They’re on the move again, across the soundless
moonlit snow, five deer
single file along the narrow trail they deepen
night after night with their heart-shaped
hooves. Shivering, I watch them.
Back in bed, in flannel up to my nose,
I listen and listen. In my mind
already the pipes have frozen
and burst, water in a cascade
that resembles plumes of ice down rock face
along the interstate. In my mind
this house is a hovel of ice; outside,
wolves howl, opposing armies
clash and scatter, a blue hand
sticks out of the snow. Almost,
I reach to take it. I’m here alone—
no, I’m not alone, I’m one of the women
left to wander crazed in snow,
the men conscripted, the villages burned.
And then here it is, like a revision of history,
the click of the furnace, O blessed click!
Of course by now I’m too awake
to sleep, and because there’s something else
I don’t want to remember,
and perhaps to spice the residue of my fear,
I tell myself the story of the monk
who’s fallen just over the lip of a cliff.
There he is, holding onto a root
that’s slowly coming loose,
and if that’s not enough, a tiger
crouches above him on the precipice.
Just then, as if an invisible furnace
clicks on, he discovers within his reach
on the cliff face the single bounty
of an inauspicious planting,
a beautiful berry, fully ripe. Serenely,
the monk picks the berry and eats—delicious!
And as he falls, I realize what’s at work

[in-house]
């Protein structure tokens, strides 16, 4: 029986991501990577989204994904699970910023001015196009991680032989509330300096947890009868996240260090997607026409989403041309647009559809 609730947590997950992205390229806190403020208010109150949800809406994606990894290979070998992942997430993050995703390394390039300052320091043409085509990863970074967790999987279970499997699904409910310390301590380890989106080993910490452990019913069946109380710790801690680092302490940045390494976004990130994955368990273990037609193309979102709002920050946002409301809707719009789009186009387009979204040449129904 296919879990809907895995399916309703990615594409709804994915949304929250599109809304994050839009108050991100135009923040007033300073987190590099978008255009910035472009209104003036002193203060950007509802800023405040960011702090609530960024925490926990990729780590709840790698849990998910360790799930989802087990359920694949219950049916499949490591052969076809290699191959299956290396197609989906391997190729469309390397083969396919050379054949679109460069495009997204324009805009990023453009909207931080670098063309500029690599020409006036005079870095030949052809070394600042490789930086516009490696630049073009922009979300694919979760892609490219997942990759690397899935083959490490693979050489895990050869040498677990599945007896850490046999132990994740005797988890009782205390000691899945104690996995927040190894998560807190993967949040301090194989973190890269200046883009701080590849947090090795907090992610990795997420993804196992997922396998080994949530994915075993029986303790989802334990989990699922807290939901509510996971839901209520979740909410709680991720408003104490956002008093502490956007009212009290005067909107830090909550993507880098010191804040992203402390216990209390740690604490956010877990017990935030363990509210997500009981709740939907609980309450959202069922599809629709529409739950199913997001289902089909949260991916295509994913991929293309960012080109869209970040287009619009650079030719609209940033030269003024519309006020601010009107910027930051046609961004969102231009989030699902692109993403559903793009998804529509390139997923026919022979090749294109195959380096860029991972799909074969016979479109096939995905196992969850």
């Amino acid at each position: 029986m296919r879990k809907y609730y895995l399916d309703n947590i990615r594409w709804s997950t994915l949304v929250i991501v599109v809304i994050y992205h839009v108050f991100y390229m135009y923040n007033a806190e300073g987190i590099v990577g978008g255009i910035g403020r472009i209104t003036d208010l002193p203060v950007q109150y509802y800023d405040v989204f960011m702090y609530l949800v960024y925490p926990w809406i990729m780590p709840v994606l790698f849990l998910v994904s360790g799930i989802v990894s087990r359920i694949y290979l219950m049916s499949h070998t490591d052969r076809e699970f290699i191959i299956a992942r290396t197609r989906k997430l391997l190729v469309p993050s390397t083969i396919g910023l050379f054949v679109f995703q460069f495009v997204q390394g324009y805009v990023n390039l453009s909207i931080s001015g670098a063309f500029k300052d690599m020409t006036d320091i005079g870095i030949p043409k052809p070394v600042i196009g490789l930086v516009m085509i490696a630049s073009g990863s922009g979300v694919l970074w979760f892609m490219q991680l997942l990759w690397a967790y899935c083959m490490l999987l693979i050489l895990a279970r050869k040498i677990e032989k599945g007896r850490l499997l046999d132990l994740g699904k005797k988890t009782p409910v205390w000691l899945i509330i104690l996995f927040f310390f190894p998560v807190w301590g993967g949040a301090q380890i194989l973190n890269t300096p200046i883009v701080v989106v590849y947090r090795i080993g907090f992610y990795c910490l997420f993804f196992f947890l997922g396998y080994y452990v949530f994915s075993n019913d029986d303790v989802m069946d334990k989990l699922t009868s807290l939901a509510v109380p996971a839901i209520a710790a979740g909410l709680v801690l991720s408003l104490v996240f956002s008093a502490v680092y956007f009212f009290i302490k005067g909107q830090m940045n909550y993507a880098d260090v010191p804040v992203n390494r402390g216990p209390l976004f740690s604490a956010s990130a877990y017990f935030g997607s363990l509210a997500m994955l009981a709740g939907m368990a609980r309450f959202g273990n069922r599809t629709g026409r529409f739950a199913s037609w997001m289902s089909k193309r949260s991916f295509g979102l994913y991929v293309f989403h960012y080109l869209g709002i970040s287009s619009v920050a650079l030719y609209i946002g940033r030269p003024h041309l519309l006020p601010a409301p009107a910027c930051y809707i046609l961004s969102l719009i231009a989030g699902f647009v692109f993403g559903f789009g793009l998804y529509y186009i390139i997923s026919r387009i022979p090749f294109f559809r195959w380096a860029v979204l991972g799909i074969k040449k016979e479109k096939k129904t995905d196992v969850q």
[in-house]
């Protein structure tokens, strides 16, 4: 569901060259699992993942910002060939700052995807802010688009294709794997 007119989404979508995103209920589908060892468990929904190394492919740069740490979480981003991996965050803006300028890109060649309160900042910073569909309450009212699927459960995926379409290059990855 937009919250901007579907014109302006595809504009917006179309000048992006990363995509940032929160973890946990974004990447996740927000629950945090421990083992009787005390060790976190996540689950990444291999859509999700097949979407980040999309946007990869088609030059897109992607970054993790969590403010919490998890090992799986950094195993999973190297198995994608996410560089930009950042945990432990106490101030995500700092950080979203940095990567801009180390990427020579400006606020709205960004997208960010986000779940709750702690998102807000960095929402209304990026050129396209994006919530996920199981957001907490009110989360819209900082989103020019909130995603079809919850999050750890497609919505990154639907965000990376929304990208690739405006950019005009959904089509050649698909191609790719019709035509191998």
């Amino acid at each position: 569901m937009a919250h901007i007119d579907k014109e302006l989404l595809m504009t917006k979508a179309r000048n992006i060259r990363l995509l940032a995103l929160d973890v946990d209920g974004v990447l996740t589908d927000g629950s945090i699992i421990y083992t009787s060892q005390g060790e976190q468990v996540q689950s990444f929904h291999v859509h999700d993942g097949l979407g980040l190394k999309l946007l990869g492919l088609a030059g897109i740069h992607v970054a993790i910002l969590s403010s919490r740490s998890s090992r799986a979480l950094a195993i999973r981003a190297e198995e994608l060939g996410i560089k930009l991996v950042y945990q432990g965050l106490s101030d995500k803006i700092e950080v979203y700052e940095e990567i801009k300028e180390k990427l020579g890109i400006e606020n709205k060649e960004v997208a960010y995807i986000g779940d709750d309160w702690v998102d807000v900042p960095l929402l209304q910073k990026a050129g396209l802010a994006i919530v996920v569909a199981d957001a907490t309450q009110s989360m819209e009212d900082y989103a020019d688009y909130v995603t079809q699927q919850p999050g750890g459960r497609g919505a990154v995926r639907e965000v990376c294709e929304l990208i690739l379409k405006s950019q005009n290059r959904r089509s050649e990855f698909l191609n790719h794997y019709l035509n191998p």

in this poem and all the rest I write.
Each poem I rescue my fear with a berry.
One could say it works: the fear vanishes.
So does the berry and, momentarily, so do I.
To vanish is to live at the heart of the matter;
to vanish is to live at the lip of invitation,
embraced by emptiness and great joy.
Just so, one night after zazen-kai,
freezing cold on the beach, last birds wheeling
over the snow at the edge of the ocean,
at the edge of the world, clear how we felt,
we reached out for each other,
no hope of remedy or rescue, no time for fear.
There was only the moment, and the embracing.
Just that. When we walked back over the dunes,
I could see as if from a great height, as if
from the other side of death—two figures
ink-brushed on groundless black and white,
two figures along a curve of road as if in a painting
by Charles Chu—who, whenever he was done,
bless him, lifted his brush, stepped back
from his work, and let loose a tremendous Ha!
The Image archive is supported in part by an award from the National Endowment for the Arts.